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Family Bank drops takeover plan as it enters South Sudan

Family Bank has dropped a buyout plan in South Sudan in favour of establishing a subsidiary from scratch in the new market, citing lack of suitable acquisition targets.

The micro-lender’s chief executive Peter Munyiri said it has opted for a joint venture with Sudanese investors to gain smooth entry into a market where foreign-owned firms face cultural and regulatory hurdles because of rising nationalism. Under the deal, Family Bank will invest about $9 million (Sh810 million) in the venture, earning it a 60 per cent stake in the $15 million (Sh1.3 billion) investment. It expects to start operations early next year.

Family Bank had initially planned to buy a majority stake in one of the Sudanese banks, including Nile Commercial Bank, Ivory Bank, Buffalo Commercial and Mountain Trade and Development banks to reduce regulatory burdens and fast-track the investment.

"We have not found a suitable target and we will set up the operations ourselves," Mr Munyiri said. "We will now have a joint Greenfield venture with local investors there but Family Bank will retain a controlling stake. We will target up to four branches by the end of 2012."

An acquisition could have provided an easier solution compared to a start-up, which could involve buying land, putting up buildings, hiring local staff, seeking regulatory approval, struggling to lure deposits and fighting for market share against established rivals. It becomes the second Kenyan bank after NIC to announce it is dropping its takeover bid to start operations from scratch in a regional market where high buyout prices is discouraging Kenyan banks from participating in mergers and acquisitions. The high prices are as a result of increased interest from Kenyan and West African investors that is forcing local banks to turn to start -ups.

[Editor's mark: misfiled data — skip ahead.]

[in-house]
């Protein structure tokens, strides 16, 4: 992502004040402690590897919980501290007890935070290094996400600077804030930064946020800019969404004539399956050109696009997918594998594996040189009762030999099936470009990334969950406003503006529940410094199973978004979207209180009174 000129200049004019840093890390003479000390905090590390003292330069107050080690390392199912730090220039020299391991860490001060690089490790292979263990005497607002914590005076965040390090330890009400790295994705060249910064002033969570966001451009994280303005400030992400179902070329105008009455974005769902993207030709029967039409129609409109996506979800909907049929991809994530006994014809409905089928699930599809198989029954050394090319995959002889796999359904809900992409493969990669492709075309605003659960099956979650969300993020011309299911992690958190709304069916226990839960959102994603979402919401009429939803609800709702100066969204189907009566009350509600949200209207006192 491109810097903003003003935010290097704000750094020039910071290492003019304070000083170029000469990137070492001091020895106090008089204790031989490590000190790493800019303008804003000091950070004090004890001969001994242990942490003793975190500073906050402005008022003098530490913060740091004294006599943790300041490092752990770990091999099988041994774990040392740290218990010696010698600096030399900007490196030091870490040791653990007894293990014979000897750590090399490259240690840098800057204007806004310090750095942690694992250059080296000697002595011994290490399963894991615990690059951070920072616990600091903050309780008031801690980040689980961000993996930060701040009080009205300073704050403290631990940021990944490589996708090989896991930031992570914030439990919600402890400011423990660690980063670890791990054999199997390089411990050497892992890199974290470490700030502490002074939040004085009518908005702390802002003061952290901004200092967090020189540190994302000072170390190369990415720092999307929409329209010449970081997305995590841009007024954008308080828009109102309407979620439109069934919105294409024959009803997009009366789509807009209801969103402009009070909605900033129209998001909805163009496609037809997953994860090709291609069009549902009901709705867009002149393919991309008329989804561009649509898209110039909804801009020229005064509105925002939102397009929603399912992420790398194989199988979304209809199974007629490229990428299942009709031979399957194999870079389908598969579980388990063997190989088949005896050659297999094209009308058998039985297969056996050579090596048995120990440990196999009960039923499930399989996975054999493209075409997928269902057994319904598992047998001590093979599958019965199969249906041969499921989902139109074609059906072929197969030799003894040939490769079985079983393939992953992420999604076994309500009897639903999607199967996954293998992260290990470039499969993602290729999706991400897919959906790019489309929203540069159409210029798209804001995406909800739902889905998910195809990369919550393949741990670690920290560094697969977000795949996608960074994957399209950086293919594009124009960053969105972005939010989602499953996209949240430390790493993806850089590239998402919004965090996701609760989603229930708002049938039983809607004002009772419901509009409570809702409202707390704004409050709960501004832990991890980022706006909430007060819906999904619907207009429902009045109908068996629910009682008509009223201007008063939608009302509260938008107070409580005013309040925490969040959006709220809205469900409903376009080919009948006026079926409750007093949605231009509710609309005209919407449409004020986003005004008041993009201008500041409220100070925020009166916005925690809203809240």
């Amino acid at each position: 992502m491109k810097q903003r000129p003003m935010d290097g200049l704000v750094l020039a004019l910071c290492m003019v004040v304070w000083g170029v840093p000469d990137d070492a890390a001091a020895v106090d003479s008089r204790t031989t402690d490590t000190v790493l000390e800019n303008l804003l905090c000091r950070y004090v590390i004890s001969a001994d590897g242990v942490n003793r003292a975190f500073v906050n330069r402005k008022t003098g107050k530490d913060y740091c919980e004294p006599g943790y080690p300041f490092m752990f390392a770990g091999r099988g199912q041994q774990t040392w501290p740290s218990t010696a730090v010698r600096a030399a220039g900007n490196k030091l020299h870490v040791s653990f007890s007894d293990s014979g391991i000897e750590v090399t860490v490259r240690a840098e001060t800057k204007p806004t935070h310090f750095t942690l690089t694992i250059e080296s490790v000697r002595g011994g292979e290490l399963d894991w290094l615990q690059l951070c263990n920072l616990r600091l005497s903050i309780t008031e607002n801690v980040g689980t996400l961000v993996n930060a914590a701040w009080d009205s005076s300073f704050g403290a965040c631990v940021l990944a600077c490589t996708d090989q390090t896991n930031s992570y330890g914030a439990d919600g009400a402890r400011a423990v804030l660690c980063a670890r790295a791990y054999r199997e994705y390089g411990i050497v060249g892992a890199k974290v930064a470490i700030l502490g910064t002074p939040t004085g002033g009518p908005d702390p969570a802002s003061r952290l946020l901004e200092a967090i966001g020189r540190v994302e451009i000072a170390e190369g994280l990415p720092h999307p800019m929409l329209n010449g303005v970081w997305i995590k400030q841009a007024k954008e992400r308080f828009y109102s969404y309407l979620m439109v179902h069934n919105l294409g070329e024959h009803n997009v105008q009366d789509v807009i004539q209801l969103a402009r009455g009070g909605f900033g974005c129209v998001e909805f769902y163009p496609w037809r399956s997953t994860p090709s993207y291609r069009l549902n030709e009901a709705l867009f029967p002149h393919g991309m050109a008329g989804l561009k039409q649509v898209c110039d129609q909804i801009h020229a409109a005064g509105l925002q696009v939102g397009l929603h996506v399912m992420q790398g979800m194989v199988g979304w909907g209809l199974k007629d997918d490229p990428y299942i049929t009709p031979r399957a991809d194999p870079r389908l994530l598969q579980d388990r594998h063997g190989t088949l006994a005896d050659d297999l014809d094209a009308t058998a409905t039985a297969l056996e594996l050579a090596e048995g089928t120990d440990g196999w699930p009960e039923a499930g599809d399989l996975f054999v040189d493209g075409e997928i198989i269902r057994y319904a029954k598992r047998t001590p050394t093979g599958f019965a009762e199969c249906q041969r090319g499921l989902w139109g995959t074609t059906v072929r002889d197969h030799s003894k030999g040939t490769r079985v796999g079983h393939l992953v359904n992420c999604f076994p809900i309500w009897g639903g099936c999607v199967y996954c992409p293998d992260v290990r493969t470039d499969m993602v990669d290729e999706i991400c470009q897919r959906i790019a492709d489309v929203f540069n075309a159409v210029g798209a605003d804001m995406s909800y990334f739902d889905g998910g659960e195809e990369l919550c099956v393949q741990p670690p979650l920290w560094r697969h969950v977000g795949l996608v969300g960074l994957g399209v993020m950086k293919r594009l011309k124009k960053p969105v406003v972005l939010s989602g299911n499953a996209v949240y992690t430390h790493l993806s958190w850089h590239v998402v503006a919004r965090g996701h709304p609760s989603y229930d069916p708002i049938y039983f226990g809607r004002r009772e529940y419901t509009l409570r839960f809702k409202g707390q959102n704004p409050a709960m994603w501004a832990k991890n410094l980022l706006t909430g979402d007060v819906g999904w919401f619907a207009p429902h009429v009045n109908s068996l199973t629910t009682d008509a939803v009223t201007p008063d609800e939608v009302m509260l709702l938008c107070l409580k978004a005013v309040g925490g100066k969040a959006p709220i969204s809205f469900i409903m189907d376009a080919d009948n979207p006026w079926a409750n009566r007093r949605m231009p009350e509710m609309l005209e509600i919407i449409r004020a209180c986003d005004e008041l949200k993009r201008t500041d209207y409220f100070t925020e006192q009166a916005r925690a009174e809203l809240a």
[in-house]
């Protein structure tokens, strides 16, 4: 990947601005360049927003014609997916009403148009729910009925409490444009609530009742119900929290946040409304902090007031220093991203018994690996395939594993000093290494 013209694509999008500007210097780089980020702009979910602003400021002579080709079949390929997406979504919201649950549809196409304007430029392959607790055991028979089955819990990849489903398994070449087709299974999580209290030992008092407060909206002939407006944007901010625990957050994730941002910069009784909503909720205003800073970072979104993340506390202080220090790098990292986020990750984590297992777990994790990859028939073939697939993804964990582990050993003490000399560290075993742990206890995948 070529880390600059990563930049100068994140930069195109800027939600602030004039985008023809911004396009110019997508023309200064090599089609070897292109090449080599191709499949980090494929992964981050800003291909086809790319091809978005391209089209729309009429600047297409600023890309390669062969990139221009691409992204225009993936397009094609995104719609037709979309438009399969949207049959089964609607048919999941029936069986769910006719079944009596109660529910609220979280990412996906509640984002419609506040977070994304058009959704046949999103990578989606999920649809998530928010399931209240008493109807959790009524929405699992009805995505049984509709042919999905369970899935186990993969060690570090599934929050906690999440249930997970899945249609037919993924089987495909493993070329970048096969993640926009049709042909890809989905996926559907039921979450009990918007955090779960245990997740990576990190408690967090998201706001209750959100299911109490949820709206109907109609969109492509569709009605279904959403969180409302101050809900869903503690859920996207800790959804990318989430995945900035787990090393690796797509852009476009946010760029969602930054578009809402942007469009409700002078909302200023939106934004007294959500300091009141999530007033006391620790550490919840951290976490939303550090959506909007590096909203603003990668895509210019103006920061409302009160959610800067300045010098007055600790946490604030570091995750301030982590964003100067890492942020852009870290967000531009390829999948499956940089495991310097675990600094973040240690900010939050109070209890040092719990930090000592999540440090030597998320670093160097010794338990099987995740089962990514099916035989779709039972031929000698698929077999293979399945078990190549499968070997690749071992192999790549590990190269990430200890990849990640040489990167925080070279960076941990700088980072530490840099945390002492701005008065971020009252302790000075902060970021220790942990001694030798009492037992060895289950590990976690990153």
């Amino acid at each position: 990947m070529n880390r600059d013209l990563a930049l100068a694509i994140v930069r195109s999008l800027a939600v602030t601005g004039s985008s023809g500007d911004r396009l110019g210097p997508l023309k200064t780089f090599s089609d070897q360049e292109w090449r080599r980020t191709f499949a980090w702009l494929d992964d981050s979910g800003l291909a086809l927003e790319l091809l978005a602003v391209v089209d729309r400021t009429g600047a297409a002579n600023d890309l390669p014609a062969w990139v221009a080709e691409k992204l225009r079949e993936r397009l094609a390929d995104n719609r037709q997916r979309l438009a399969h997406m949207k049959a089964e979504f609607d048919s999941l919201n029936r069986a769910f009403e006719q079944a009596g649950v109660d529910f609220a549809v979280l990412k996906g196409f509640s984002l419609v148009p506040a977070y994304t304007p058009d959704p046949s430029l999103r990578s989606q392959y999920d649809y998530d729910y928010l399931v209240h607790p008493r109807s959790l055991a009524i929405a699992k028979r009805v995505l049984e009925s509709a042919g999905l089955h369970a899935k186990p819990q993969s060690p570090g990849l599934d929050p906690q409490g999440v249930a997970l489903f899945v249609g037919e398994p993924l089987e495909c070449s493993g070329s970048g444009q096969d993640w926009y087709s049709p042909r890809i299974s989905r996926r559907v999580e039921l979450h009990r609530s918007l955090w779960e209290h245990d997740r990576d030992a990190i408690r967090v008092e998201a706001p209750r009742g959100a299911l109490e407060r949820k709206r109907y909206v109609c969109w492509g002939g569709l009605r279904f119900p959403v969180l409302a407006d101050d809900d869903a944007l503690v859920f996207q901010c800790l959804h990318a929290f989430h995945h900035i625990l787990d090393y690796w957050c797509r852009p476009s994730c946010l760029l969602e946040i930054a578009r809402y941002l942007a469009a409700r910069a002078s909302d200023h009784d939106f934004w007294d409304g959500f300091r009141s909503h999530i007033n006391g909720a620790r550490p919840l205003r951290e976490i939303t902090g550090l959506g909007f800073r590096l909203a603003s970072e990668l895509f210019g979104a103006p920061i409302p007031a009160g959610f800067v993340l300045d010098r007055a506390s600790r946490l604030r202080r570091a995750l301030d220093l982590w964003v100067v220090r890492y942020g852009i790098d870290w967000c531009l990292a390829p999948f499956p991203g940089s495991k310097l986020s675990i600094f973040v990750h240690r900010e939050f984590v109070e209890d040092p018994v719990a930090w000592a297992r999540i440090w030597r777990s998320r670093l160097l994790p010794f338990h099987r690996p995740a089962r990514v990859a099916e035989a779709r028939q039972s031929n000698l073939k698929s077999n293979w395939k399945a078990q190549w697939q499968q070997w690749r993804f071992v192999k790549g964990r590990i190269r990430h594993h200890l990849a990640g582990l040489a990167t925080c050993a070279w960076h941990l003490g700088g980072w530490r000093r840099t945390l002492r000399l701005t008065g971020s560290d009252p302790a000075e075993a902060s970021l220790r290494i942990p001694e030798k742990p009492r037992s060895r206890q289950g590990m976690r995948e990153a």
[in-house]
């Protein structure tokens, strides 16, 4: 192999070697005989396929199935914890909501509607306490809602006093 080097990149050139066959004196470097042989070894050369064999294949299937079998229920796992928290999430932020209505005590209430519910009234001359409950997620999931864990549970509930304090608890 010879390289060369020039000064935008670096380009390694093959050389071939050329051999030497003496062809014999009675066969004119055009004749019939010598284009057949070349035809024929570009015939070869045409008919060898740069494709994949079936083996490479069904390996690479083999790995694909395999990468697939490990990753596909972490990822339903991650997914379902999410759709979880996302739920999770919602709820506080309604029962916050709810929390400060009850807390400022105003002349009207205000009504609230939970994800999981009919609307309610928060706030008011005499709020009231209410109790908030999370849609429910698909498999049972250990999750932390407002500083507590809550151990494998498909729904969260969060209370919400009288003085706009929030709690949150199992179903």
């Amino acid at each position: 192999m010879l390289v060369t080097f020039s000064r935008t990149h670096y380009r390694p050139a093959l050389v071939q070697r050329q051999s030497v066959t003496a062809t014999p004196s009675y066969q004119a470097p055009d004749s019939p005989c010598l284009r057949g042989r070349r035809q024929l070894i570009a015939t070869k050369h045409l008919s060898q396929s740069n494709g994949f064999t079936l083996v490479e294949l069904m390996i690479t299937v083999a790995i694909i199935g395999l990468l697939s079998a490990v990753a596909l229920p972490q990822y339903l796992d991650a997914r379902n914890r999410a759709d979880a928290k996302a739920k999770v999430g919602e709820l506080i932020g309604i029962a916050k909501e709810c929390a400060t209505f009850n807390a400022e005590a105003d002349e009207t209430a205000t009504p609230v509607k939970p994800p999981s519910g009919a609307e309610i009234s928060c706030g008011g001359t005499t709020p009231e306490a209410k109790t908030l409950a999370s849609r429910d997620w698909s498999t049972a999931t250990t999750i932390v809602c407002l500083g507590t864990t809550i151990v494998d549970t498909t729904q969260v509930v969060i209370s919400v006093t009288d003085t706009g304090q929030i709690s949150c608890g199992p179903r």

The venture into South Sudan marks Family’s first move in regional expansion, following KCB and Equity banks whose earnings have been boosted by their subsidiaries in the regional market.

South Sudan is shaping up as a fertile ground for growth for local and international companies after seceding from the North, and Kenyan financiers are racing to seek a foothold in the market to be part of the expected boom.

Already, KCB and Equity Bank are generating outsized profits in South Sudan, after operations broke even faster than other subsidiaries. For instance, KCB last year generated a profit of Sh580 million from South Sudan compared to losses of Sh409 million in Uganda, Rwanda (Sh317 million) and Tanzania (Sh110 million).This is what is egging on Family Bank to move to South Sudan as part of its regional expansion and it looks to handle large transactions in the Kenyan market, especially lending to companies and project finance.

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